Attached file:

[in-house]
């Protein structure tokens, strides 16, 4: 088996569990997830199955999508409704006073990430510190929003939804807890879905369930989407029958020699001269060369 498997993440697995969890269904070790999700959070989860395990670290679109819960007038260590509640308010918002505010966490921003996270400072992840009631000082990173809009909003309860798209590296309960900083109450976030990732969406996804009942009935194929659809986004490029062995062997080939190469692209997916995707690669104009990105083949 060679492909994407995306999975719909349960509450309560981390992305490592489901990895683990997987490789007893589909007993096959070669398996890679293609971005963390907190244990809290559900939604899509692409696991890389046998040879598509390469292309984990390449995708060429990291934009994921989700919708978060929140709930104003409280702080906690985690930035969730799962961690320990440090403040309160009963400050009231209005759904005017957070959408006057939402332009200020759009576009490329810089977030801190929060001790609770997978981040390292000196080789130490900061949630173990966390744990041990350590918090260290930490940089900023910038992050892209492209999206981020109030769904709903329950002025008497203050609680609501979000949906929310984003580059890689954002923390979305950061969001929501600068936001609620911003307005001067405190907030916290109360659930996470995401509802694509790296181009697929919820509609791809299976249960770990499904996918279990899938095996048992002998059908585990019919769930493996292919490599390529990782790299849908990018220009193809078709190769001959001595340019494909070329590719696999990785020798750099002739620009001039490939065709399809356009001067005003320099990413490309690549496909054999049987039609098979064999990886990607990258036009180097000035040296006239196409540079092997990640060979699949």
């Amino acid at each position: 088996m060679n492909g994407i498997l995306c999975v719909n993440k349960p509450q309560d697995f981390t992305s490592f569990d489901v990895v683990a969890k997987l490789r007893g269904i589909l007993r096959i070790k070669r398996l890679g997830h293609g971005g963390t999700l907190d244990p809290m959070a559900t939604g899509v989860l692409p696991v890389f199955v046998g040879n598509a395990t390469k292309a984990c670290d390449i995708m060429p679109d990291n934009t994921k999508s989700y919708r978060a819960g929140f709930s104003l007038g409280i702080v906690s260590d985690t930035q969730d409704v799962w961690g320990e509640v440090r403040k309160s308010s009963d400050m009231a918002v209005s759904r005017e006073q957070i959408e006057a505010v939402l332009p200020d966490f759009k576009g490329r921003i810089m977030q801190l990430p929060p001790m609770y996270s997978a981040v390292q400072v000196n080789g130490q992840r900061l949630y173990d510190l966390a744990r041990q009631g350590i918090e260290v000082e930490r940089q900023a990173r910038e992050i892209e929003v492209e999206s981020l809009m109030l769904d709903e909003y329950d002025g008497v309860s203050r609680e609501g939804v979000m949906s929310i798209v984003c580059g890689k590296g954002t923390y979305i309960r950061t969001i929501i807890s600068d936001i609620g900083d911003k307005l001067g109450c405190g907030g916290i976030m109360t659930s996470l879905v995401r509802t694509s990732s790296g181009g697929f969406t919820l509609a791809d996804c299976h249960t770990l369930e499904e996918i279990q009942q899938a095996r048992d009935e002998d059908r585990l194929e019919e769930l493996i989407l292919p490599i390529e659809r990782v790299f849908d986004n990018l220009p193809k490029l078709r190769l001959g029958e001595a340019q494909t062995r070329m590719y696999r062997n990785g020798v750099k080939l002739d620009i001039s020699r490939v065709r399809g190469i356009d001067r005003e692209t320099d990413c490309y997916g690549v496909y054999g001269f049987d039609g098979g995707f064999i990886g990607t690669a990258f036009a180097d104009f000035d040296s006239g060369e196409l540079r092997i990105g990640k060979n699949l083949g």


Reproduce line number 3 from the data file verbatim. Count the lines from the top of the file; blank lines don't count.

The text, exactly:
């Amino acid at each position: 088996m060679n492909g994407i498997l995306c999975v719909n993440k349960p509450q309560d697995f981390t992305s490592f569990d489901v990895v683990a969890k997987l490789r007893g269904i589909l007993r096959i070790k070669r398996l890679g997830h293609g971005g963390t999700l907190d244990p809290m959070a559900t939604g899509v989860l692409p696991v890389f199955v046998g040879n598509a395990t390469k292309a984990c670290d390449i995708m060429p679109d990291n934009t994921k999508s989700y919708r978060a819960g929140f709930s104003l007038g409280i702080v906690s260590d985690t930035q969730d409704v799962w961690g320990e509640v440090r403040k309160s308010s009963d400050m009231a918002v209005s759904r005017e006073q957070i959408e006057a505010v939402l332009p200020d966490f759009k576009g490329r921003i810089m977030q801190l990430p929060p001790m609770y996270s997978a981040v390292q400072v000196n080789g130490q992840r900061l949630y173990d510190l966390a744990r041990q009631g350590i918090e260290v000082e930490r940089q900023a990173r910038e992050i892209e929003v492209e999206s981020l809009m109030l769904d709903e909003y329950d002025g008497v309860s203050r609680e609501g939804v979000m949906s929310i798209v984003c580059g890689k590296g954002t923390y979305i309960r950061t969001i929501i807890s600068d936001i609620g900083d911003k307005l001067g109450c405190g907030g916290i976030m109360t659930s996470l879905v995401r509802t694509s990732s790296g181009g697929f969406t919820l509609a791809d996804c299976h249960t770990l369930e499904e996918i279990q009942q899938a095996r048992d009935e002998d059908r585990l194929e019919e769930l493996i989407l292919p490599i390529e659809r990782v790299f849908d986004n990018l220009p193809k490029l078709r190769l001959g029958e001595a340019q494909t062995r070329m590719y696999r062997n990785g020798v750099k080939l002739d620009i001039s020699r490939v065709r399809g190469i356009d001067r005003e692209t320099d990413c490309y997916g690549v496909y054999g001269f049987d039609g098979g995707f064999i990886g990607t690669a990258f036009a180097d104009f000035d040296s006239g060369e196409l540079r092997i990105g990640k060979n699949l083949g």